Editorial - Biomedical Research (2018) Volume 29, Issue 19
Accepted on July 20, 2018
Antiplatelet therapy, Elective portal hypertension surgery, Coronary stents.
Surgeons accidently have to seek for help from cardiologists, anesthesiologists or even angiologists when and if they encounter cirrhotic patients with recent coronary stent implantation undergoing portal hypertension surgery (devascularization operation or shunt operation), because continuing antiplatelet may lead to potential risk of procedural hemorrhage. But if discontinuing antiplatelet therapy also brings cardiac risks (e.g. stent thrombosis, myocardial infarction, etc.) . What is front-line clinicians' wisdom option to balance two risks. It's really a confusing issue to challenge surgeons' final decision-making.
As we all well known, China is a big country of cirrhotic patients mainly due to hepatitis B, about 9,323 patients receive portal hypertension surgery from 1961 to 1995, with up to 6.3% of these individuals died of either liver failure, hepatorenal syndrome or directly due to procedural bleeding [2,3].
The latest viewpoint points out those patients with recent coronary stent implantation who have undergone portal hypertension surgery are at highly risk of perioperative bleeding and that this risk is moderated by temporary discontinuing antiplatelet therapy and additional application of hemostatics. However, as a matter of fact, excessive use of hemostatic will exhaust huge number of platelet and induce portal venous thrombosis and stent thrombosis as well. While in practice discontinuing antiplatelet therapy or over depending on hemostatic couldn't reduce real risks of procedural bleeding but possibly accelerating rebleeding . Obviously, acceptable risk is crucial key to success of definitive strategy. Also it's very important to analysis various risky factors, including stent type (Bare Metal Stent (BMS) vs. Drug-Elutinga Stent (DES)), operative urgency, early discontinuation of antiplatelet therapy, and time from coronary intervention and invasiveness of operation, etc. .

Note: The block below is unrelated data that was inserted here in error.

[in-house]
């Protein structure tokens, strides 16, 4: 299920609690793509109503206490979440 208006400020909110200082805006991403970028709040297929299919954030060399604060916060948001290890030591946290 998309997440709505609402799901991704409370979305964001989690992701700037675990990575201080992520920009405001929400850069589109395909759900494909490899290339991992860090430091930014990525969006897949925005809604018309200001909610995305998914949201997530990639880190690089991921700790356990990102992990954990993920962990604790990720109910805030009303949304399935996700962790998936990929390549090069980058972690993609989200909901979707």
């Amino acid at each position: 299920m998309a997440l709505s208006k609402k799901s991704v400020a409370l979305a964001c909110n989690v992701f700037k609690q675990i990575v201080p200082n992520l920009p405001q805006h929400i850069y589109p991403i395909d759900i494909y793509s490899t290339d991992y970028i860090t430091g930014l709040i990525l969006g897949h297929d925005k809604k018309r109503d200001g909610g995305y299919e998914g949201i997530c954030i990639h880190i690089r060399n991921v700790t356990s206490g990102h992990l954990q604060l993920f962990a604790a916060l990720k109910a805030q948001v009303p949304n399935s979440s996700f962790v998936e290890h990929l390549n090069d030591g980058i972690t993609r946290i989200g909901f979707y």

Based on these factors to build a primary evaluation system may minimise risks of massive surgery shortly after stent placement. Despite second- and third-generation DES have lower thrombogenic risk, and current American College of Cardiology (ACC) and American Heart Association (AHA) guidelines  recommend delaying noncardiac surgery until 30 d after BMS placement and ideally 6 months after DES placement unless clinical judgment indicates that the benefits exceed the risks for earlier surgery.
Although the situation in real practice is rare, for other noncardiac surgery, the common clinician’s cöundrum is interesting and the essential discussion here may be favarable to clear our minds.
In authors' previous more than 20 year experience, bridging-the temporary administration of an antithrombotic agent (e.g., intravenous heparin) to instead antiplatelet agents-was an alternative but flexible choice to respite up complexity in some tough dilemmas; however, authors' successful strategy was very limited due to restriction of small scale cases [5-7]. The best advantage of this strategy provides an enough opportunity to be timely adjusted, as a result, the safety of patients can be promised at the maximum possibility.
Theoretically, unified pattern is not easy to be obtained due to individuals' difference and complexity as well. Additional factors, including location of the stent, complexity of the percutaneous coronary intervention, acuity of presentation, reoperative site, and intricacy of the operation also should be considered .
Rather than continue to search resources or definitive answer in current literature, more importantly, beside 1 or more adequately powered randomized clinical trials, basic mind map are demanded. For example, to set up an individualized protocol from decision of multiple displacing team-a simple but effective way to resolve practical problem. Conducting an accessible risk would require substantial updated knowledge and executive skills, documented informed consent from patients and their families would be of relevance. In addition, real-time evaluation and adjustment would be helpful to indicate underlying risks from stent or surgical-related hemorrhage.
All in all, in my own view of points, the key to success is accurate assessment of in-between risks of continuous antiplatelet therapy vs. discontinuous antiplatelet therapy. If portal hypertension is threatening patients' lives, only surgery can save these special patients' lives, who care risks. Despite risks may be completely avoidable, but we can minimize these possibilities. According to our previous practical experience, perioperative bridge therapy and minimized portal hypertension using hemorrhage stain drugs will be helpful.